Averages

 

 

 

 

 

 

 

 

All

 

1,007

3.4%

 

49%

43%

2%

6%

Sept 11-18

 

1,032

3.4%

 

48%

44%

2%

4%

Results from PollingReport.com and Rasmussenreports.com

Among those falling within the 95% range, the spread is still wider than expected by chance. At an 80% confidence level, for example, we would expect roughly 6 of 32 estimates to fall outside the range of +/-2%; that’s between 47% and 51% for Bush and 41% and 45% for Kerry. On the table, 11 estimates (highlighted) fall outside that range.

So the main point: The differences between polls, especially the methods of identifying likely voters, do create differences beyond sampling error, but those differences are small, perhaps just a few percentage points. Much of the variation still comes from random chance.

Note one more telling point: Contrary to the conventional wisdom, the overall averages since early September show Bush with essentially the same margin among all the polls of likely voters (+6) as among the polls of registered voters (+7) since early September. The same patterns holds, with slightly narrowed margins, over the last 10 days.

[Continue this series with, "So What Should a Junkie Do?"]

Related Entries - Divergent Polls, Sampling Error

Posted by Mark Blumenthal on September 22, 2004 at 02:09 PM in Divergent Polls, Sampling Error | Permalink

Comments

"we lack an obvious way to identify truly likely voters, especially since respondents tend to exaggerate their likelihood to vote."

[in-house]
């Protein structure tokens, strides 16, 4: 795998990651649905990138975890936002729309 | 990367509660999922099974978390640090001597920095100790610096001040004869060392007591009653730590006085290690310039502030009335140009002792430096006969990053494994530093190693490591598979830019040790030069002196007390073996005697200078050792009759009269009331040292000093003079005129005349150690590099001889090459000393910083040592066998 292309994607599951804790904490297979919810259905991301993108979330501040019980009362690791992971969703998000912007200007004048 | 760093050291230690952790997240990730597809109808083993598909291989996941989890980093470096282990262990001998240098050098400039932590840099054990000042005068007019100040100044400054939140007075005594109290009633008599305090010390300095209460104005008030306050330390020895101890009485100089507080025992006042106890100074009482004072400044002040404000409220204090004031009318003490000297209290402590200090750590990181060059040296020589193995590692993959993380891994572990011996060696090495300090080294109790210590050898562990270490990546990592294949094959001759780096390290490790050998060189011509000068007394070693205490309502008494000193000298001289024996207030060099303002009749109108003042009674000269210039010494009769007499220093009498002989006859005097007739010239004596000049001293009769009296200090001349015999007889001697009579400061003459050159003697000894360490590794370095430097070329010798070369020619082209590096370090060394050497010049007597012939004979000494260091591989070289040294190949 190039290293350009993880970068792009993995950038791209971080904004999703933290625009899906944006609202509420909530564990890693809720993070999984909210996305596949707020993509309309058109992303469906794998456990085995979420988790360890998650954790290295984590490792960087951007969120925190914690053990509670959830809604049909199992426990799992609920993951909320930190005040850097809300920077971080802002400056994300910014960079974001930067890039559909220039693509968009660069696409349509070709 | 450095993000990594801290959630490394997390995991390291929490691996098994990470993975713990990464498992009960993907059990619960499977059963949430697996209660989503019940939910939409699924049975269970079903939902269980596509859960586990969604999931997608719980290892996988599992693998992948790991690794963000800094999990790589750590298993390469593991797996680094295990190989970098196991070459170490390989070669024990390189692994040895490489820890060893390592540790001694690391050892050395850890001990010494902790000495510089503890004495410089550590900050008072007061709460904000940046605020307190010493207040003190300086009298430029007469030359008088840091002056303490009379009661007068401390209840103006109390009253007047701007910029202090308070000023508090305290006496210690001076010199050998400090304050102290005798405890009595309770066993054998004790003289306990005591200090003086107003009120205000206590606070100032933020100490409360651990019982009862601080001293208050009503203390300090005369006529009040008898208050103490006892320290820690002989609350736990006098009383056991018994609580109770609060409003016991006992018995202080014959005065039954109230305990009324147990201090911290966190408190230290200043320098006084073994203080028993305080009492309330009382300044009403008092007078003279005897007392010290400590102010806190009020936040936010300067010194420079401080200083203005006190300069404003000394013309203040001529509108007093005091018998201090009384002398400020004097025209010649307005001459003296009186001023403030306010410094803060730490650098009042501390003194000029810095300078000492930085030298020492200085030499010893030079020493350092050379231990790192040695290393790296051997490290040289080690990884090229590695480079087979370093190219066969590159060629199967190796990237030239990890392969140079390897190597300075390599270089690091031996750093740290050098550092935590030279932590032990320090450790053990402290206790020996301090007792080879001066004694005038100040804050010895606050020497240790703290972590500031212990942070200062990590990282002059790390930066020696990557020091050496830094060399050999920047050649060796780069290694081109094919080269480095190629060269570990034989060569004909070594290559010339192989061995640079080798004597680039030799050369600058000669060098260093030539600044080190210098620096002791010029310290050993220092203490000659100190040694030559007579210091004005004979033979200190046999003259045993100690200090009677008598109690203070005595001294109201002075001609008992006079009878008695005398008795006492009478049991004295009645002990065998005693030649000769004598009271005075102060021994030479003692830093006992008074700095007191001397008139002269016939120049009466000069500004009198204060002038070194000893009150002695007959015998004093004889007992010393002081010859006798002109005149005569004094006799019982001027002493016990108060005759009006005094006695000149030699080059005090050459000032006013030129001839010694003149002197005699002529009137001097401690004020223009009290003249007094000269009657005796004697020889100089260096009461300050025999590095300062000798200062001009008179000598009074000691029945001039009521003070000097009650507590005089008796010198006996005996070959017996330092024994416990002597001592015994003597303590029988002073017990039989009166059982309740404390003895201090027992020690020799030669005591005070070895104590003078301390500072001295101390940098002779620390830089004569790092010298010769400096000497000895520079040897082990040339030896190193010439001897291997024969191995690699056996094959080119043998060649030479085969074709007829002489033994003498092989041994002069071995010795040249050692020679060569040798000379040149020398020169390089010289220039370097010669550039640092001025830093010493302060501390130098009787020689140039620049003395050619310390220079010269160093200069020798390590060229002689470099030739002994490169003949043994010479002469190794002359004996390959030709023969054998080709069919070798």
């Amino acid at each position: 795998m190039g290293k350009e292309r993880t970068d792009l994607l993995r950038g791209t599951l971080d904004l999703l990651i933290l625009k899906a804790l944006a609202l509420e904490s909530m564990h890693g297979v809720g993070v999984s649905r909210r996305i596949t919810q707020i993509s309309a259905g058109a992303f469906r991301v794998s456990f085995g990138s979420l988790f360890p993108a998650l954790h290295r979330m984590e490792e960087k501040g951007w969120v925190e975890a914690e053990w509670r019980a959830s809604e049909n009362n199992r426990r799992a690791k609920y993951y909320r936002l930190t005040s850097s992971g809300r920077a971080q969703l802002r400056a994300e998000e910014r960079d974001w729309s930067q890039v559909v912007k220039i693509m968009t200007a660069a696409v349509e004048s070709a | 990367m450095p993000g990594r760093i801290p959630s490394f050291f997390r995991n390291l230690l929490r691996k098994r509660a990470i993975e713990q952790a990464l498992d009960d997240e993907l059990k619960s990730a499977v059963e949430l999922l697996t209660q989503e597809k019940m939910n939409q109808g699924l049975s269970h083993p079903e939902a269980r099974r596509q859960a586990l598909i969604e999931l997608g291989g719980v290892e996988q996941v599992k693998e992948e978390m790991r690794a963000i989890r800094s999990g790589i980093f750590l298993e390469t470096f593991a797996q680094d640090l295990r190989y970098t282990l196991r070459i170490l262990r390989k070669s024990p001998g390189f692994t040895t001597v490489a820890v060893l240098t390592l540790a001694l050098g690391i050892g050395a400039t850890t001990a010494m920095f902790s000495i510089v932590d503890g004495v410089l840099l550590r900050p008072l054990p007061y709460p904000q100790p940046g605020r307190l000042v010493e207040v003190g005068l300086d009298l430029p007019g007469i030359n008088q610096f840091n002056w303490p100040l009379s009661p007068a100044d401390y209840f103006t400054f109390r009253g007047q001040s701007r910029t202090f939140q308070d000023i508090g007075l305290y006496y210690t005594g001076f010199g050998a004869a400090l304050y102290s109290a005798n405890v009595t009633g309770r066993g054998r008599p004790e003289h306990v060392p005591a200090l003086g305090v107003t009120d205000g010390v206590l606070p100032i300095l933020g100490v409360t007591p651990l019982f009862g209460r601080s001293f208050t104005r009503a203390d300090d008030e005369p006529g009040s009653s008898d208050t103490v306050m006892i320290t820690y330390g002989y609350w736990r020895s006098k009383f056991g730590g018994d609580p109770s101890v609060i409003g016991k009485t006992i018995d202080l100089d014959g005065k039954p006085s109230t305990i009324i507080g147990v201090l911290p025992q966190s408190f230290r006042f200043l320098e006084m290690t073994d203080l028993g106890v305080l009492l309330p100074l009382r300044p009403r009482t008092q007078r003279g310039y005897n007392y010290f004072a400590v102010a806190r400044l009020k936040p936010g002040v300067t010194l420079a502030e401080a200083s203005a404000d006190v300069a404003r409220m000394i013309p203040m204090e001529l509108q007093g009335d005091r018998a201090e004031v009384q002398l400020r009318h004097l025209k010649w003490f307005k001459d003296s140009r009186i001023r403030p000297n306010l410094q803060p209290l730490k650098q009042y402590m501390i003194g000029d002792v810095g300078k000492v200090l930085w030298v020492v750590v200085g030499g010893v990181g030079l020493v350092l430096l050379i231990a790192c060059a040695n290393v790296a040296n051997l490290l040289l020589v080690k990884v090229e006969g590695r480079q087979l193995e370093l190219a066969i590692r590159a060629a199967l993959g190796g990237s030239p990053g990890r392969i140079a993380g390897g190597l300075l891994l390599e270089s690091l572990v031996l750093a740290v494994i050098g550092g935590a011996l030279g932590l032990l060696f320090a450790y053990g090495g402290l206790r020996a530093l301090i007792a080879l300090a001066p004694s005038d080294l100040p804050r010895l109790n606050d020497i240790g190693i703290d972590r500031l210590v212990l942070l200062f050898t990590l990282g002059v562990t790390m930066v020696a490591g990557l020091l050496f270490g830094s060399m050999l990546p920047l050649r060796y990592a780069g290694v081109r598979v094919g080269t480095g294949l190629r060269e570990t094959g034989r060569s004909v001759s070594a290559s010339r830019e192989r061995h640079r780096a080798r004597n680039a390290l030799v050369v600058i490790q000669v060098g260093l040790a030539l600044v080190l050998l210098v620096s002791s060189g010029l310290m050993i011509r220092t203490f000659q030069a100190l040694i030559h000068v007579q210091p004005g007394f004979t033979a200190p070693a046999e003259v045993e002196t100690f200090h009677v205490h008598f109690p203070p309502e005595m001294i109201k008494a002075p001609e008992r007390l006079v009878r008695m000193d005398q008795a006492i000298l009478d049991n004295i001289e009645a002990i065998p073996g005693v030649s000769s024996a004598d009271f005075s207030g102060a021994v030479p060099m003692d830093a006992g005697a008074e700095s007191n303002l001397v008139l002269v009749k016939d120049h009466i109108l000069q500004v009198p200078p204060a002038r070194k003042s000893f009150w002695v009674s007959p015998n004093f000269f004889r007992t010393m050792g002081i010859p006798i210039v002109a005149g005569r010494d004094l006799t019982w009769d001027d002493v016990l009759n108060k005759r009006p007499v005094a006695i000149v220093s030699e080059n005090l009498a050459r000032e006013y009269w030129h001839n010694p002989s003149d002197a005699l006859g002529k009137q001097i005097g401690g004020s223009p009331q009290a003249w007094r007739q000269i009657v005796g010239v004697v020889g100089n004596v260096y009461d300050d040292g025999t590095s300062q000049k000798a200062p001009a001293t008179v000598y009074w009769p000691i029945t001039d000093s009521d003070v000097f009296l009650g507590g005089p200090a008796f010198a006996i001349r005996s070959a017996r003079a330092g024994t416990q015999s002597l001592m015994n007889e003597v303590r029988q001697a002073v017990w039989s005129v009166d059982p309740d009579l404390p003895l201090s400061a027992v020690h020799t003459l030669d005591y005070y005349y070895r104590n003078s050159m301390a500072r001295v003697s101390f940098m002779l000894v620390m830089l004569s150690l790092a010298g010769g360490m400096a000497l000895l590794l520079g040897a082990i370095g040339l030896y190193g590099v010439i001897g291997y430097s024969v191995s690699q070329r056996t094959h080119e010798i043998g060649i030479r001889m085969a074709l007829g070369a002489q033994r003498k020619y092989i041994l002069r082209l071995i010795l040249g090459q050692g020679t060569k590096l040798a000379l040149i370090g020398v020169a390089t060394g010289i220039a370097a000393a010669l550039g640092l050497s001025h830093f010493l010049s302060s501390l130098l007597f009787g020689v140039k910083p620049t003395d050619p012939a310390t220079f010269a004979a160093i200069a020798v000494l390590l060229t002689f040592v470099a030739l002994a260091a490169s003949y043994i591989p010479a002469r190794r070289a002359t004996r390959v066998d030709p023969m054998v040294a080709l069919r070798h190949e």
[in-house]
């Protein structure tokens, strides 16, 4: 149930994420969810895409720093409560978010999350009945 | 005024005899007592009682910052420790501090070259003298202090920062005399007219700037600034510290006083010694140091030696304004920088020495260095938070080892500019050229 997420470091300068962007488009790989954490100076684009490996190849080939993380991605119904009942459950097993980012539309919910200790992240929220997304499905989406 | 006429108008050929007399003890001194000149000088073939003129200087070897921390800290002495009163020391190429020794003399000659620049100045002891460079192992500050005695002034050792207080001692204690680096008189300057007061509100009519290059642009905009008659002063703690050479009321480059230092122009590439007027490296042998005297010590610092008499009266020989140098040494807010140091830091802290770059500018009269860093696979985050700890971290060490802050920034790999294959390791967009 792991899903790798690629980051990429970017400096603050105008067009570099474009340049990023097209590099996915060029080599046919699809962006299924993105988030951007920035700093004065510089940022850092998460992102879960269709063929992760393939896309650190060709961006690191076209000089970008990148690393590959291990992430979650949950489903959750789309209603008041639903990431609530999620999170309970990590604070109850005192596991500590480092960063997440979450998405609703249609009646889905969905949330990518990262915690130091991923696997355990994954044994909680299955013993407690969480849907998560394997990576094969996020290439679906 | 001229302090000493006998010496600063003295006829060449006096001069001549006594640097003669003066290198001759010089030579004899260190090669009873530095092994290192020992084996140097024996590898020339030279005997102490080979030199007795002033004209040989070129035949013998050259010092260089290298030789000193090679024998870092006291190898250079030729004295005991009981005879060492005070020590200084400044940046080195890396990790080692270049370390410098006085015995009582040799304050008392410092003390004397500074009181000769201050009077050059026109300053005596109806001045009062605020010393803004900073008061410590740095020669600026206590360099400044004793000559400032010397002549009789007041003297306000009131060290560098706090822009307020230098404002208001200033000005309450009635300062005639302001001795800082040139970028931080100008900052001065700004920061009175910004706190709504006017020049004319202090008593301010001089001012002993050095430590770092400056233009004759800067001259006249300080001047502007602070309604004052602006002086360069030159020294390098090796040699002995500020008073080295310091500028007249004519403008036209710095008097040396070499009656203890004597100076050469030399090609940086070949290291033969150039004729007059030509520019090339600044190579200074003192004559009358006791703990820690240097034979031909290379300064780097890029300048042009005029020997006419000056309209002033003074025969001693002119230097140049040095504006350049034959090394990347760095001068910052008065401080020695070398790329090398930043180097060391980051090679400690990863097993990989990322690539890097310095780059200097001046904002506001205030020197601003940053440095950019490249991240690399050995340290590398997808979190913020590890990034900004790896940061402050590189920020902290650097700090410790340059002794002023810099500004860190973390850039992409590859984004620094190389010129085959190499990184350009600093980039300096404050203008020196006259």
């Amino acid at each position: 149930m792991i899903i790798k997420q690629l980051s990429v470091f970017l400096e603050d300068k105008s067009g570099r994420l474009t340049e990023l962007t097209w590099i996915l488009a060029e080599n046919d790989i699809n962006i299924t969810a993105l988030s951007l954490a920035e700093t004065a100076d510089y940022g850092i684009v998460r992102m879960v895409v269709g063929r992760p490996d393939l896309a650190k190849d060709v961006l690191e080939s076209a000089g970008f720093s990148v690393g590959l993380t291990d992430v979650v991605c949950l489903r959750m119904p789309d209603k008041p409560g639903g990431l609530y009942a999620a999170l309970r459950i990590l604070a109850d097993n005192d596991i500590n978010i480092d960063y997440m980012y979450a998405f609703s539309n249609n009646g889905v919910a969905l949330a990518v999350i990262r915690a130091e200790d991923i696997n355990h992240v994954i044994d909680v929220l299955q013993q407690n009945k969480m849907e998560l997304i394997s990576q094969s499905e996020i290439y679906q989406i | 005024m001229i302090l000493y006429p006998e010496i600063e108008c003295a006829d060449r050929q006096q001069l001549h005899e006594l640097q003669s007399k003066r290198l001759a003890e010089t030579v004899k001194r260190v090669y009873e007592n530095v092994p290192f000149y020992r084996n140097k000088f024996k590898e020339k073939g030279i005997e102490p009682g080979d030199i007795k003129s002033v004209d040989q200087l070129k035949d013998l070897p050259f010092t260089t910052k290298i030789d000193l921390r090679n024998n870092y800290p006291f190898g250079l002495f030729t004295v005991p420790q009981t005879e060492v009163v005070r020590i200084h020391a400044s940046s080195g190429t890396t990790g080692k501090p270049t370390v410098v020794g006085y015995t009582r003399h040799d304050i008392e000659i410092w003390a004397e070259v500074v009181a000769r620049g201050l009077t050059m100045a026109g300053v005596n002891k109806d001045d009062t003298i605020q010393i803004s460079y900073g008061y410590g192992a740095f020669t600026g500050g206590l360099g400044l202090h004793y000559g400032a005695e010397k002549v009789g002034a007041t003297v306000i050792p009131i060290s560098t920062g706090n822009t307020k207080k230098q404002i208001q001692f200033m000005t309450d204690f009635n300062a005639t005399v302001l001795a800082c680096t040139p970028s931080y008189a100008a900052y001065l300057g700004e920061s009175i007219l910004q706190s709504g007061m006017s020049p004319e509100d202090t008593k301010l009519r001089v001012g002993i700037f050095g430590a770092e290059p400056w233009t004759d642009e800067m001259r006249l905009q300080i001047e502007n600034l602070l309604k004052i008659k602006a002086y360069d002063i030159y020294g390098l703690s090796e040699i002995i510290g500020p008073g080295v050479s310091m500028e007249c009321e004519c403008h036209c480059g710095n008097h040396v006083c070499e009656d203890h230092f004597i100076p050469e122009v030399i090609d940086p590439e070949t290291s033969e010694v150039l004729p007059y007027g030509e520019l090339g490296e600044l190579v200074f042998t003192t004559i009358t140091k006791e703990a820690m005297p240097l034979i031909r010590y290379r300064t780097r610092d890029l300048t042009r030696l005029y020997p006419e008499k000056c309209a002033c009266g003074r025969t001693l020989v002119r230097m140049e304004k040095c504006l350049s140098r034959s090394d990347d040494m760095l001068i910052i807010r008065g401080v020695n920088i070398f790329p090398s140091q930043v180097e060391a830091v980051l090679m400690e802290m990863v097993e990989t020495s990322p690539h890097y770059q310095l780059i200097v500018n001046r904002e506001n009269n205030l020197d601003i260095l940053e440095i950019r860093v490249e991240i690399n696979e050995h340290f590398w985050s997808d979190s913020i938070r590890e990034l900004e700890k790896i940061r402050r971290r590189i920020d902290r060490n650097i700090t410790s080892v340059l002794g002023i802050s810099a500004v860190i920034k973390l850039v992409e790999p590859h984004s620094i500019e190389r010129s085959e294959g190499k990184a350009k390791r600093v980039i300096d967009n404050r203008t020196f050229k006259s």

No kidding. You might also have added that respondents' likelihood of voting is probably influenced by a number of factors that can change over time, making today's "likely" tomorrow's "possible".

Moreover, I'm not sure that anyone can get a handle on true likelihood of voting without a screener that is more extensive than most telephone survey respondents will put up with.

Posted by: ron | Sep 24, 2004 12:01:12 PM

I'm obviously not a pollster, or even a statistician, so this may explain this lame question ... but why the heck is it "telling" that Bush has similar percentages from registers and likely voters. What does this mean? Does it foretell more voters this election cycle -- as likely voters morph into registered? Does it mean that they are sampling poorly (can't tell the difference between them)?

I'm just lost. Please, someone, help me out.

K.

Posted by: K. | Sep 25, 2004 10:23:13 PM

Sorry K. I'm finding my blog style, and I assumed I'd have time to come right back to that point.

In short: I believe the most important number to follow in any election involving an incumbent is the incumbent's support, specifically whether it is over or under 50%. The fact that Bush is hovering just at or below 50% nationally and in most of the key battleground states suggests that we're probably heading for another very close race. This conclusion comes more from the art than science. I'll try to explain in more depth in the next day or so

Posted by: Mark Blumenthal | Sep 26, 2004 11:59:57 PM

The comments to this entry are closed.